The New York City Health and Hospitals Corp. is considering converting about $397 million of auction-rate securities into a different mode over the next five months, according to a disclosure notice filed last week.
The agency was vague about its intentions.
"No assurance can be given as to when or if any such conversions will be implemented," HHC chief financial officer Marlene Zurack wrote in the notice. The agency did not respond to repeated calls and e-mails for comment.
The corporation manages 11 acute-care hospitals, four skilled nursing facilities, six diagnostic and treatment centers, and more than 80 community clinics in New York City.
The notice, dated March 27, covers seven series of bonds HHC sold in 2002 - Series 2002B through 2002H. Series 2002A, with a par of $192.8 million was sold as fixed rate. The auction-rate securities are insured by Financial Security Assurance Inc. UBS Securities LLC is the remarketing agent.
The bond documents allow for the securities' mode to be converted to fixed- or variable-rate mode under certain conditions.
In addition to the HHC disclosure, last week the Dormitory Authority of the State of New York approved refunding of fixed-rate and converting or refunding of ARS totaling $505 million that DASNY issued on HHC's behalf.
HHC's 2002 ARS series as well as those issued by DASNY did not suffer the extreme interest spikes that some issuers experienced when widespread auction failures began in mid-February. For example, the Port Authority of New York and New Jersey saw one of its series reset at 20% in mid-February when one of its auctions failed.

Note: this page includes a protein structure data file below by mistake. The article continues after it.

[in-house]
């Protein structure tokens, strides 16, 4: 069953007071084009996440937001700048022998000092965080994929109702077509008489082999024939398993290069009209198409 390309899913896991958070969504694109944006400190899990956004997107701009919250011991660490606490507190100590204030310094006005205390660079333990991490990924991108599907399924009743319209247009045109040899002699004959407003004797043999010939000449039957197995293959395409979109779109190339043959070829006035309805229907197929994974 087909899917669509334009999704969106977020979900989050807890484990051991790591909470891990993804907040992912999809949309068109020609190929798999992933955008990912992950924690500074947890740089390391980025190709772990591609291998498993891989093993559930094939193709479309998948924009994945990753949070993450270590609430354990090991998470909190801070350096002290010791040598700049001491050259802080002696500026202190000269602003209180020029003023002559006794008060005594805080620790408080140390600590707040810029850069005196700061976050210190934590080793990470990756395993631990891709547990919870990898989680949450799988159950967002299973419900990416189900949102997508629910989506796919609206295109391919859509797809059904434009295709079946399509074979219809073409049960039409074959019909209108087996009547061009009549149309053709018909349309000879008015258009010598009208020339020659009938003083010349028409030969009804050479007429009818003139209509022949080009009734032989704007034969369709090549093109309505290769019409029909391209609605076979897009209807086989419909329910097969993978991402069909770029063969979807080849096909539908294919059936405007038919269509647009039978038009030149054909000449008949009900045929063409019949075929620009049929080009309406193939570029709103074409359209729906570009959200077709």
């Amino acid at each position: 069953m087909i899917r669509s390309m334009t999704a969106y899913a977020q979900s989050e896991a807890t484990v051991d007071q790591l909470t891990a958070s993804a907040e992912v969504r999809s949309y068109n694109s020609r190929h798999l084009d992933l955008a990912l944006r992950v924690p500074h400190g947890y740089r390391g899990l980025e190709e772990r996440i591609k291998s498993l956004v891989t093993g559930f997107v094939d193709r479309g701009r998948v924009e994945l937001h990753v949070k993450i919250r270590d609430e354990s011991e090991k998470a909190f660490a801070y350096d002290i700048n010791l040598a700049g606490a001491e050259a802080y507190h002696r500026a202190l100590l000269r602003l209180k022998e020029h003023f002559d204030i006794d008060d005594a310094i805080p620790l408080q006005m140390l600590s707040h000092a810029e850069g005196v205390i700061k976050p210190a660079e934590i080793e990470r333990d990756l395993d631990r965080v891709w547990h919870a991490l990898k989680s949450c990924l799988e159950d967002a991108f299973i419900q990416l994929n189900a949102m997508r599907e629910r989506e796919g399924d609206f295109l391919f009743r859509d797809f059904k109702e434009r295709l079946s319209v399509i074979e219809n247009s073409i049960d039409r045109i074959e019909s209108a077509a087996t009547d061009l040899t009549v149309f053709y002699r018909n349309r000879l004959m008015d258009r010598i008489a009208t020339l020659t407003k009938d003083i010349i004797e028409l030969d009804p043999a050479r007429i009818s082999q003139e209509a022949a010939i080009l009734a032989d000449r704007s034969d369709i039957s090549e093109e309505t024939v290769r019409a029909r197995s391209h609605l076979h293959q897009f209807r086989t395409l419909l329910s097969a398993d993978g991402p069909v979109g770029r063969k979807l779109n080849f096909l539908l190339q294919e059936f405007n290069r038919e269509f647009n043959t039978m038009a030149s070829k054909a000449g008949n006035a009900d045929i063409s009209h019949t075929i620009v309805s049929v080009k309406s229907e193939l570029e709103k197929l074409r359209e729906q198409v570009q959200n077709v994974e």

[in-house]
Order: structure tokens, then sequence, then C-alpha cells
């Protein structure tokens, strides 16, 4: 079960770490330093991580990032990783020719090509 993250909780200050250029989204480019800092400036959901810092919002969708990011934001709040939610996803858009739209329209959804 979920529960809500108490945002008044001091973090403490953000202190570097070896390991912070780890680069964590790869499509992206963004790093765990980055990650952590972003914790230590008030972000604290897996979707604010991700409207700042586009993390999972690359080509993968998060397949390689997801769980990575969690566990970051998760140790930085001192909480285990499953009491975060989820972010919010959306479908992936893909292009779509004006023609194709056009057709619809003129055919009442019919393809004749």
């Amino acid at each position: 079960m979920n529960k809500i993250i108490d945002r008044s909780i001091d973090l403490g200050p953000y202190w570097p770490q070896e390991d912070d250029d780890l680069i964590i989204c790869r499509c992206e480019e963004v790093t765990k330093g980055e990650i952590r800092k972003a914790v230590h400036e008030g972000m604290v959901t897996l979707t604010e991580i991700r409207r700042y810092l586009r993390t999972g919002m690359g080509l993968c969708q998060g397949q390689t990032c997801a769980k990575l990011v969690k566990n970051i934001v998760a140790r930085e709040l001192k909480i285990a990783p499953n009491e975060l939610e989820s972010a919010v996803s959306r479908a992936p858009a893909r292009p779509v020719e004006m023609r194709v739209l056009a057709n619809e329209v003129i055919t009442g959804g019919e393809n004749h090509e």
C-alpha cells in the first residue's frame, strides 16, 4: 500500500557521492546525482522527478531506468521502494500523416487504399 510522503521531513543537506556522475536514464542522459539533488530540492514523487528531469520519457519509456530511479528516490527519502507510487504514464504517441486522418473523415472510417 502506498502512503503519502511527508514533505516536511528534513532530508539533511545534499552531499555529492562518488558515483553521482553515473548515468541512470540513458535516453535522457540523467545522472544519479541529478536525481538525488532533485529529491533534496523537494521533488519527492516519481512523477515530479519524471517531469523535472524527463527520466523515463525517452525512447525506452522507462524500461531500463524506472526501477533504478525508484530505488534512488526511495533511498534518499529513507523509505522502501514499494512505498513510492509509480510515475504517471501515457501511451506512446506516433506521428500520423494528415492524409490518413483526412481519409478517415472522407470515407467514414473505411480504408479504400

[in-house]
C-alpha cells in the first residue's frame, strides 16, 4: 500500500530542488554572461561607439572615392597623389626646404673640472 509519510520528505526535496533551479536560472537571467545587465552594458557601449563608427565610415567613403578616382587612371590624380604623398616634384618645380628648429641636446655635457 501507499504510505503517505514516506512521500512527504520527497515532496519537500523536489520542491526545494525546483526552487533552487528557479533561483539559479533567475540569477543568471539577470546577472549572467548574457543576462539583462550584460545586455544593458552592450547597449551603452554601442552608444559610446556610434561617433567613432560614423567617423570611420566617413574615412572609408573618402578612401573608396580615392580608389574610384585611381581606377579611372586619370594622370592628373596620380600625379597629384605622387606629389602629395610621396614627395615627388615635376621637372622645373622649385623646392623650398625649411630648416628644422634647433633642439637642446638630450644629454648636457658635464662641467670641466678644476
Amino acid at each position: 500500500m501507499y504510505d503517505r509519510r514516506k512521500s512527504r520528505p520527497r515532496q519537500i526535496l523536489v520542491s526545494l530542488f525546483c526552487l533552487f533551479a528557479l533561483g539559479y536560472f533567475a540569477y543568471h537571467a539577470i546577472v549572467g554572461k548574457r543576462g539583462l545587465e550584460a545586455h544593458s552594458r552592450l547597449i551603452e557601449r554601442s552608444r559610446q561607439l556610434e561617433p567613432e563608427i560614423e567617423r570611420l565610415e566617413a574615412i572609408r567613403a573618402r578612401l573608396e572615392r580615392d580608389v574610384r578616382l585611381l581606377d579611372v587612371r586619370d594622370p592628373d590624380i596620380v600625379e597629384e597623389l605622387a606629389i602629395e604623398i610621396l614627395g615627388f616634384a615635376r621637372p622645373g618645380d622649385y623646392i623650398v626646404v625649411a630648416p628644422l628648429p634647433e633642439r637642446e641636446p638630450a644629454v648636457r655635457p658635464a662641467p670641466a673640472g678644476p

At the beginning of the year, the different ARS series were resetting at or near 3.5% but toward the end of February and early March, those resets spiked to above 5%, according to Bloomberg LP. The resets have since come down to between 3.62% and 3.97%, depending on the series.
The HHC's 2002 ARS series have maximum reset rates that are set the day of the auction by the auction agent, according to the official statement.
The DASNY-issued ARS were marketed in 2001 in five subseries, which all failed beginning on Feb. 13. Those securities, which were insured by MBIA Insurance Corp., had been resetting at between 2.8% and 3.8% last year but the first failure reset at 3.85%.
HHC has sold $835.7 million of bonds in the past 10 years on its own credit, according to Thomson Financial. The agency marketed that debt in 2003 and 2005.